Deepwater Horizon - Pre-Trial Maneuvering

Bruce Thompson
Following my blog post, Deepwater Horizon - The Civil Trial Phase, BP's General Counsel Rupert Bondy has chosen to give a 30-minute telephone interview to reporters from The Wall Street Journal ($), the New Orleans Times-Picayune and the Financial Times ($).

Quoting from Mark Schleifstein in the Times-Picayune, we see Mr. Bondy echoing my "the dog that did not bark" theme with this:

In related criminal settlements during the past two weeks, both BP and Transocean approved fact statements outlining that scenario, which would seem to place BP at risk of being found grossly negligent. Barbier has not yet ruled on a BP motion requesting that the information contained in the criminal settlements not be admissible in the civil trial.

The criminal settlements were approved by different federal judges, and neither included an admission of gross negligence. As part of its plea agreement with federal officials, Transocean also settled the civil Clean Water Act allegations, agreeing to pay $1 billion in fines and other fees, again without admitting gross negligence.

Halliburton, on the other hand, has not entered into any civil or criminal settlement with federal officials.

And with regard to the point repeatedly mentioned here at the American Thinker, there are still huge questions about the actual amount of oil that flowed from the well.

Still at issue is exactly how many barrels of oil were released into the water during the spill. The 4.9 million barrels used in most accounts, based on government estimates, includes 820,000 barrels that BP recovered directly. That oil was sold, and the money collected was donated to Gulf Coast charities.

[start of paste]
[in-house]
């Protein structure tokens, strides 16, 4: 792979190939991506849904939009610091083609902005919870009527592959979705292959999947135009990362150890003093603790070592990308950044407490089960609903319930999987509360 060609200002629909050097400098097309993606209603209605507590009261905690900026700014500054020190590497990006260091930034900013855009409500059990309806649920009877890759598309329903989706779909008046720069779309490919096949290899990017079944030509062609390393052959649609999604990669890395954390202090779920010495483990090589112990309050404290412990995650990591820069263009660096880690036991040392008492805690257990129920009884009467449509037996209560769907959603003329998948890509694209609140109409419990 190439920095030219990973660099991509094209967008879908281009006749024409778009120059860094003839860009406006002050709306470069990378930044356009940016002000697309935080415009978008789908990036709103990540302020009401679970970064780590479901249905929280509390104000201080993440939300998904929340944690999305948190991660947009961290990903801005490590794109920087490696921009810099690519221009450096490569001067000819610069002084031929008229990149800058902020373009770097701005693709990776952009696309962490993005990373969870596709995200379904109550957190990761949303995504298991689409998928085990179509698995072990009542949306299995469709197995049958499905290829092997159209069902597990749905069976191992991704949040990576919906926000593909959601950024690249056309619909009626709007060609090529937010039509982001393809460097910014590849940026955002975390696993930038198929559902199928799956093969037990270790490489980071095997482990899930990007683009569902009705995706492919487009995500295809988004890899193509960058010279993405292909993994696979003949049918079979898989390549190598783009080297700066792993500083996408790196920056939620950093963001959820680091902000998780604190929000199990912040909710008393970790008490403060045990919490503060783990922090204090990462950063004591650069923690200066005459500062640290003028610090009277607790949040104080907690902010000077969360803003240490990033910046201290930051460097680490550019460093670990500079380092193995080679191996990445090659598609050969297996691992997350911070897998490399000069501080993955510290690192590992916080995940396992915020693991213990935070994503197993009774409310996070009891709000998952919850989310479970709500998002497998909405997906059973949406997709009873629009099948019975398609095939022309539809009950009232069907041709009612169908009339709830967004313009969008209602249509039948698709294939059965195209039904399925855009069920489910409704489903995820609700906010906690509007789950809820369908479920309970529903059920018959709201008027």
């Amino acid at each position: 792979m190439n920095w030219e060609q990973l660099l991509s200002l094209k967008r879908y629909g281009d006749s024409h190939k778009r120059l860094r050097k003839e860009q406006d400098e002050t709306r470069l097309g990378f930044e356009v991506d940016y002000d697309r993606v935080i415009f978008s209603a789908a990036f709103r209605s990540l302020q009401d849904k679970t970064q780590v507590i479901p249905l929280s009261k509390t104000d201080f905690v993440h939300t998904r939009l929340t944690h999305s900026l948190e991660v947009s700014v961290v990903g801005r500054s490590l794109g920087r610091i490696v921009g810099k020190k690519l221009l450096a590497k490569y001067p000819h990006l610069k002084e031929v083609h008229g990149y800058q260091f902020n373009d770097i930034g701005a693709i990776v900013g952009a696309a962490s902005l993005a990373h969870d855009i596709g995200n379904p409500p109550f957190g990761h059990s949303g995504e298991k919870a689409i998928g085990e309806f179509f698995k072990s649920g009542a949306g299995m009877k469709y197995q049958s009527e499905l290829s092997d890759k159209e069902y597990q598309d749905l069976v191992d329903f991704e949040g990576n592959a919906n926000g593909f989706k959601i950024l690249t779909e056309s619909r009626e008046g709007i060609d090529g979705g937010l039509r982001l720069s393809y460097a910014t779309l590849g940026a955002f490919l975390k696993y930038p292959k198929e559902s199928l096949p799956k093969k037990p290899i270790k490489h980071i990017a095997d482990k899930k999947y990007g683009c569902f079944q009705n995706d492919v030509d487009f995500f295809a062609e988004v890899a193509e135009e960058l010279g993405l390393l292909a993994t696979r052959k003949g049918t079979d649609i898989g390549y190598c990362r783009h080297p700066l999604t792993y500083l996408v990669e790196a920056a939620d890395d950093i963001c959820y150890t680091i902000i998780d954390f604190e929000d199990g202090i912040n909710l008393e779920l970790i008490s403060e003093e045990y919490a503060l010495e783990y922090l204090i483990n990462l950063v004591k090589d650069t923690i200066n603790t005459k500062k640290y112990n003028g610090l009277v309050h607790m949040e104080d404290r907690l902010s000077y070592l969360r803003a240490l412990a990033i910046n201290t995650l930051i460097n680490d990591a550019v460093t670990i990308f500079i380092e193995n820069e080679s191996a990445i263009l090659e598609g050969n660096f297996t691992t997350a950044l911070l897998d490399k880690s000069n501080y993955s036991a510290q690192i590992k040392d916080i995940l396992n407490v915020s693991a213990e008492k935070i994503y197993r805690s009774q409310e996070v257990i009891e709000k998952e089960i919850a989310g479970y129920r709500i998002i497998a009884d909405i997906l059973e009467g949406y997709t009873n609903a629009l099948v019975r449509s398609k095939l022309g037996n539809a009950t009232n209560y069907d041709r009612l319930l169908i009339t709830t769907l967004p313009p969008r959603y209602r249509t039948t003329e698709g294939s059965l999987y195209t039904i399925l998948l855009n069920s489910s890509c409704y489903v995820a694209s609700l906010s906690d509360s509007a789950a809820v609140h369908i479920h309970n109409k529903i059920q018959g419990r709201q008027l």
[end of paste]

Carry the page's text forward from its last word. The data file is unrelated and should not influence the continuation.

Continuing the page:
But Bondy said the remaining 4.1 million barrel estimate is at least 20 percent too high. That would drop the range for maximum fines to between $3.3 billion and $14.1 billion.

Federal prosecutors, on the other hand, say their evidence shows that BP officials lied to the Coast Guard and Congressional investigators in claiming soon after the accident that only 5,000 barrels of oil a day were being released from the well, when internal documents indicated the company's own experts believed as many as 100,000 barrels a day were pouring from under the sea floor.

But Bondy contends maximum levies are rare in federal court, citing a number of other Clean Water Act cases where judges have agreed to award no more than a third of the maximum fines.

A key potential witness against the Federal government's National Incident Command, former BP completions engineer Kurt Mix, has been put under jeopardy due to his absurd indictment by the FBI, but the question is will he, like several other BP engineers including Brett Cocales and Mark Hafle, waive his Fifth Amendment rights against self-incrimination and become a star witness?

Steven Chu and Marcia McNutt's freedom may depend on the answer to that question.

Is there anyone else out there who would like to see someone go to jail for the horribly messy shoreline caused by the government's bungling of its mission to "plug the damn hole"?